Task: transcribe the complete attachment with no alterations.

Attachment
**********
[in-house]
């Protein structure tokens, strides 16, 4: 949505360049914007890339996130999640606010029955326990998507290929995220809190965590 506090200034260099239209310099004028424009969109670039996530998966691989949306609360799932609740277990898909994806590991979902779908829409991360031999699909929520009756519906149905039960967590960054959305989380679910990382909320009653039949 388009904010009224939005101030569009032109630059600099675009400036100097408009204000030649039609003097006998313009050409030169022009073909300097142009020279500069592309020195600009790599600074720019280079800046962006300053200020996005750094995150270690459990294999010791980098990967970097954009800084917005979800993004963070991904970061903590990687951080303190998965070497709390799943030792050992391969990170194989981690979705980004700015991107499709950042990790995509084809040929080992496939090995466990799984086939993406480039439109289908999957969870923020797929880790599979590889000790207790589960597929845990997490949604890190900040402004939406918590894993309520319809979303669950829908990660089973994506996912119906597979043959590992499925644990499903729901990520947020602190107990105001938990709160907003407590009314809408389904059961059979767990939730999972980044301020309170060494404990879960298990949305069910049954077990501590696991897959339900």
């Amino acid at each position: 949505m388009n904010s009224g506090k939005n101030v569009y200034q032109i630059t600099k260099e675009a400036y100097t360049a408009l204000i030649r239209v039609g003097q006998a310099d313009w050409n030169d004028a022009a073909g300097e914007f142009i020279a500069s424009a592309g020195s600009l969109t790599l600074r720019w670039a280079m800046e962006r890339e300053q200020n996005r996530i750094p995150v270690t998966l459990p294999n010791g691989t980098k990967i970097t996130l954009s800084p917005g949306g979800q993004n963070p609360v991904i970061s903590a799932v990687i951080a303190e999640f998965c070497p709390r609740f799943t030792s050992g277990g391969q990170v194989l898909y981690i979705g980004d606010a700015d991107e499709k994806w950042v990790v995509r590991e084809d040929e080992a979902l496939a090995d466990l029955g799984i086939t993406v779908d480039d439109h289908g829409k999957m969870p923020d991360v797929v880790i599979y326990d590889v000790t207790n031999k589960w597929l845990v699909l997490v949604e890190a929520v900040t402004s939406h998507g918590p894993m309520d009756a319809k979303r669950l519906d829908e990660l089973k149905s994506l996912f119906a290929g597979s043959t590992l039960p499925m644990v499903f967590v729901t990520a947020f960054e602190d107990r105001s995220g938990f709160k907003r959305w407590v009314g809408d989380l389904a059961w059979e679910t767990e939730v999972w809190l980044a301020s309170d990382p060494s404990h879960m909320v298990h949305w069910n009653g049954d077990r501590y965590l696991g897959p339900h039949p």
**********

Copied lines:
[in-house]
């Protein structure tokens, strides 16, 4: 949505360049914007890339996130999640606010029955326990998507290929995220809190965590 506090200034260099239209310099004028424009969109670039996530998966691989949306609360799932609740277990898909994806590991979902779908829409991360031999699909929520009756519906149905039960967590960054959305989380679910990382909320009653039949 388009904010009224939005101030569009032109630059600099675009400036100097408009204000030649039609003097006998313009050409030169022009073909300097142009020279500069592309020195600009790599600074720019280079800046962006300053200020996005750094995150270690459990294999010791980098990967970097954009800084917005979800993004963070991904970061903590990687951080303190998965070497709390799943030792050992391969990170194989981690979705980004700015991107499709950042990790995509084809040929080992496939090995466990799984086939993406480039439109289908999957969870923020797929880790599979590889000790207790589960597929845990997490949604890190900040402004939406918590894993309520319809979303669950829908990660089973994506996912119906597979043959590992499925644990499903729901990520947020602190107990105001938990709160907003407590009314809408389904059961059979767990939730999972980044301020309170060494404990879960298990949305069910049954077990501590696991897959339900």
């Amino acid at each position: 949505m388009n904010s009224g506090k939005n101030v569009y200034q032109i630059t600099k260099e675009a400036y100097t360049a408009l204000i030649r239209v039609g003097q006998a310099d313009w050409n030169d004028a022009a073909g300097e914007f142009i020279a500069s424009a592309g020195s600009l969109t790599l600074r720019w670039a280079m800046e962006r890339e300053q200020n996005r996530i750094p995150v270690t998966l459990p294999n010791g691989t980098k990967i970097t996130l954009s800084p917005g949306g979800q993004n963070p609360v991904i970061s903590a799932v990687i951080a303190e999640f998965c070497p709390r609740f799943t030792s050992g277990g391969q990170v194989l898909y981690i979705g980004d606010a700015d991107e499709k994806w950042v990790v995509r590991e084809d040929e080992a979902l496939a090995d466990l029955g799984i086939t993406v779908d480039d439109h289908g829409k999957m969870p923020d991360v797929v880790i599979y326990d590889v000790t207790n031999k589960w597929l845990v699909l997490v949604e890190a929520v900040t402004s939406h998507g918590p894993m309520d009756a319809k979303r669950l519906d829908e990660l089973k149905s994506l996912f119906a290929g597979s043959t590992l039960p499925m644990v499903f967590v729901t990520a947020f960054e602190d107990r105001s995220g938990f709160k907003r959305w407590v009314g809408d989380l389904a059961w059979e679910t767990e939730v999972w809190l980044a301020s309170d990382p060494s404990h879960m909320v298990h949305w069910n009653g049954d077990r501590y965590l696991g897959p339900h039949p």